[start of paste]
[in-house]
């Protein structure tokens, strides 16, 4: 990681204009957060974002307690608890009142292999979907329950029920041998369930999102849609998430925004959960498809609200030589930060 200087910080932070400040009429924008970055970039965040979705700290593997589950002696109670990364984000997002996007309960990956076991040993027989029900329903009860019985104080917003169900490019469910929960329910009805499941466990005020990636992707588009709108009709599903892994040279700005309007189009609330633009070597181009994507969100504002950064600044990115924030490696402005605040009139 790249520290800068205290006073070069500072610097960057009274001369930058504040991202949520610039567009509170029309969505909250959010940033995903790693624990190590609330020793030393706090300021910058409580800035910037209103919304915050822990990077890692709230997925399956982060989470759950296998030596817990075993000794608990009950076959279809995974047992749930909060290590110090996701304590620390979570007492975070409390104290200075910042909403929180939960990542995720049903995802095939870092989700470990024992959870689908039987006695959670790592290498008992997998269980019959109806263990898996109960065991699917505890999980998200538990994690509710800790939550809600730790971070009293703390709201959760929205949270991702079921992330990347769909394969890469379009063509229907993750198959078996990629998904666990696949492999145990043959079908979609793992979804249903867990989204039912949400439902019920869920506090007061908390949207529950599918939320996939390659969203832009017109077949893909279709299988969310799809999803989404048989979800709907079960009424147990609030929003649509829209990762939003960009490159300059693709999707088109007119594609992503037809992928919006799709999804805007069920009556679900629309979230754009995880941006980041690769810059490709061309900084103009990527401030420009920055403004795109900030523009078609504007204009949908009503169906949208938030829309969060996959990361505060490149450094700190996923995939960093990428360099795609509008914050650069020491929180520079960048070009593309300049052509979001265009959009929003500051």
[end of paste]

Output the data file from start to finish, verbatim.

[in-house]
């Protein structure tokens, strides 16, 4: 990681204009957060974002307690608890009142292999979907329950029920041998369930999102849609998430925004959960498809609200030589930060 200087910080932070400040009429924008970055970039965040979705700290593997589950002696109670990364984000997002996007309960990956076991040993027989029900329903009860019985104080917003169900490019469910929960329910009805499941466990005020990636992707588009709108009709599903892994040279700005309007189009609330633009070597181009994507969100504002950064600044990115924030490696402005605040009139 790249520290800068205290006073070069500072610097960057009274001369930058504040991202949520610039567009509170029309969505909250959010940033995903790693624990190590609330020793030393706090300021910058409580800035910037209103919304915050822990990077890692709230997925399956982060989470759950296998030596817990075993000794608990009950076959279809995974047992749930909060290590110090996701304590620390979570007492975070409390104290200075910042909403929180939960990542995720049903995802095939870092989700470990024992959870689908039987006695959670790592290498008992997998269980019959109806263990898996109960065991699917505890999980998200538990994690509710800790939550809600730790971070009293703390709201959760929205949270991702079921992330990347769909394969890469379009063509229907993750198959078996990629998904666990696949492999145990043959079908979609793992979804249903867990989204039912949400439902019920869920506090007061908390949207529950599918939320996939390659969203832009017109077949893909279709299988969310799809999803989404048989979800709907079960009424147990609030929003649509829209990762939003960009490159300059693709999707088109007119594609992503037809992928919006799709999804805007069920009556679900629309979230754009995880941006980041690769810059490709061309900084103009990527401030420009920055403004795109900030523009078609504007204009949908009503169906949208938030829309969060996959990361505060490149450094700190996923995939960093990428360099795609509008914050650069020491929180520079960048070009593309300049052509979001265009959009929003500051």